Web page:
Do you find yourself repeating the same mistakes over and over again with your diet and eating habits? Do you beat yourself up for being a failure and not having enough willpower to stick with your goals?
Why did you eat that entire bag of chips again!!! You told yourself after last night’s chocolate binge that you were going to be good today! What’s wrong with you? Why is your willpower so weak? Why are you such a loser?
Well, getting to your goals is not always about willpower. The truth is, you probably don’t have enough willpower to get the job done. No matter how hard you try, how strong-willed you pride yourself on being, how practiced you are at being strict with yourself, you will eventually run out. You don’t get an infinite supply. So, you have to choose your battles wisely and look to other tricks to help keep your goals in line – like your environment.
There’s a reason you’ve heard the tip to remove all the junk food from the house when you are dieting. This works by simply getting rid of the temptation. Then, you don’t have to walk past that chocolate bar sitting on the counter on your way through the kitchen and waste precious willpower telling yourself “no” 20 times a day. It might seem easy at first to resist it, but at the end of a long day where you’ve already spent a lot of your willpower on other decisions (I shouldn’t buy that dress until my next paycheck comes in. I should just get a regular coffee instead of the one that tastes like a milkshake. I should really study instead of scrolling mindlessly through Instagram on my break. I shouldn't eat those donuts left out in the break room.), you’re not going to have much left over to prevent you from tearing into that delicious, creamy, chocolaty sweetness.
But, if the chocolate bar is not there in the first place, you don’t have that constant depletion of your willpower throughout the day. And, you don’t have the temptation there at your weakest moments when you are likely to give in. Sounds like a simple solution, right? Guess what...it is. But, you have to actually do it for it to work.
I still try to tell myself that I can resist the treats in my house when I’m in the Clean Eating Phase of my Fat Loss Game Plan - I’m strong. I’m well-practiced at this. I want these goals so badly that I can totally resist the temptations. But, inevitably I either make myself miserable trying to squeeze out every last ounce of willpower to avoid cheating…or I give in, eat the treat, and then torture myself with guilt afterwards. It just takes one episode like this for me to learn my lesson and get the junk out of my house for the rest of my cutting phase.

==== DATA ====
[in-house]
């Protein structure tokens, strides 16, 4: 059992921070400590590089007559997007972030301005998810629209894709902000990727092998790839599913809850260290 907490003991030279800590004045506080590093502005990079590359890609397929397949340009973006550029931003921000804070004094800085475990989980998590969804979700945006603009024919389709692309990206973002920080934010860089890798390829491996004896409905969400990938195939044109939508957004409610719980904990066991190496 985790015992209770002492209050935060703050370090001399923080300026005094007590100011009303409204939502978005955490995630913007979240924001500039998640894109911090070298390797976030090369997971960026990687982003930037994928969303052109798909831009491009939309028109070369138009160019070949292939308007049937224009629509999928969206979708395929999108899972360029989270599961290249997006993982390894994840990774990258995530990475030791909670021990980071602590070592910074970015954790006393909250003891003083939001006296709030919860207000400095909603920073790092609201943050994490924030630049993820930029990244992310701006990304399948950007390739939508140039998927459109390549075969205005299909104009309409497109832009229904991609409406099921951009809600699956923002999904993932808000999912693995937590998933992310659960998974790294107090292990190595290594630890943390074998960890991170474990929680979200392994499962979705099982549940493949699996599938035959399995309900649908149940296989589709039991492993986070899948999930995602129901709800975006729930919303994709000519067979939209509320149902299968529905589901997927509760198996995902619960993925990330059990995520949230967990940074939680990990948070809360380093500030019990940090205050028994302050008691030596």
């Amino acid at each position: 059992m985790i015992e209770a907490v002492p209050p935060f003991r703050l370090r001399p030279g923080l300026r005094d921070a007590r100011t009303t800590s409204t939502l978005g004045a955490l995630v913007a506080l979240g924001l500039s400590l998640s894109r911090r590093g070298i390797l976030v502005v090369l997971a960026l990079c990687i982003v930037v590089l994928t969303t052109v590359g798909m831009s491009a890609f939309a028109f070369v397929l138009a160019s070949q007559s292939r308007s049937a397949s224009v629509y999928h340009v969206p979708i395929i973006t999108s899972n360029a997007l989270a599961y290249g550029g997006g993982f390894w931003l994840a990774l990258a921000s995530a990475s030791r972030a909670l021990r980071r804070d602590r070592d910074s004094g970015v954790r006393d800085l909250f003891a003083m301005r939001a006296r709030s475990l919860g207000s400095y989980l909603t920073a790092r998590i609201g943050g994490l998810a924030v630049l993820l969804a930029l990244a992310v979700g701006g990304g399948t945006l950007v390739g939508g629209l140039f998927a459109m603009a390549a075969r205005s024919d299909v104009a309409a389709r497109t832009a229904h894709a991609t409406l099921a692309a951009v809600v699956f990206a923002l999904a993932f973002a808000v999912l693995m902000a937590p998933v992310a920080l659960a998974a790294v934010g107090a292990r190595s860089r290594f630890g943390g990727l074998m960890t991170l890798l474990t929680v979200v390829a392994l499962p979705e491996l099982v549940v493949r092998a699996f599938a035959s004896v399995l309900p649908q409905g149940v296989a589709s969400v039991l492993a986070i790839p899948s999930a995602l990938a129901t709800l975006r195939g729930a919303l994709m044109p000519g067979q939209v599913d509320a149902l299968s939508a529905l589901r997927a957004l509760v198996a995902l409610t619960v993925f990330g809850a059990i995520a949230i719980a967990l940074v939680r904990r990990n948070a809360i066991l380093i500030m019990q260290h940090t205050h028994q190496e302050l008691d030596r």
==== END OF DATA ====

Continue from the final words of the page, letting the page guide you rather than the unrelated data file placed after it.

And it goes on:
The truth is, your cravings for junk food and treats don’t just come from conscious thoughts and desires. Your cravings are influenced by a whole slew of unconscious things:
"You see, deeper brain physiology drives what, when, and how much we eat — along with its co-pilots of hormones, fatty acids, amino acids, glucose, and body fat. For the most part, our conscious selves just come along for the ride." By Brian St. Pierre (Precision Nutrition)
If this is the case, why just rely on willpower alone to control your cravings? It’s not a sign of weakness if you end up giving in…it’s a sign that your willpower is outnumbered by all the other factors convincing you to eat that treat. So, instead of fighting the battle with willpower alone, you have to use other tricks to overcome the temptations.
Fixing your environment works with other things in life, too. For example, there’s a reason I always wear my hair up. I have a habit of twirling my hair uncontrollably. It’s an anxiety relief thing that I’ve been doing since I was a little girl. (Don’t judge me, I’m weird😉). I haven’t been able to control the habit yet, but I can control the environment. So, what do I do? Eliminate the temptation by tying my hair up all the time. Done. Problem solved. Now I don’t have to waste willpower trying to stop something that is super comforting, pleasurable, and familiar.
The same thing applies to food. When you know that you have to go through a week or two avoiding the foods that really bring you comfort and pleasure in order to get to your body goals, just get rid of the temptation. Create an environment conducive to reaching your goals. Then, you won’t have to burn your willpower out making the decision to not eat that delicious morsel of food every time you walk past it. Save your willpower for other situations during your day…chances are, you’ll need it.
Photo credit: Steve Vaccariello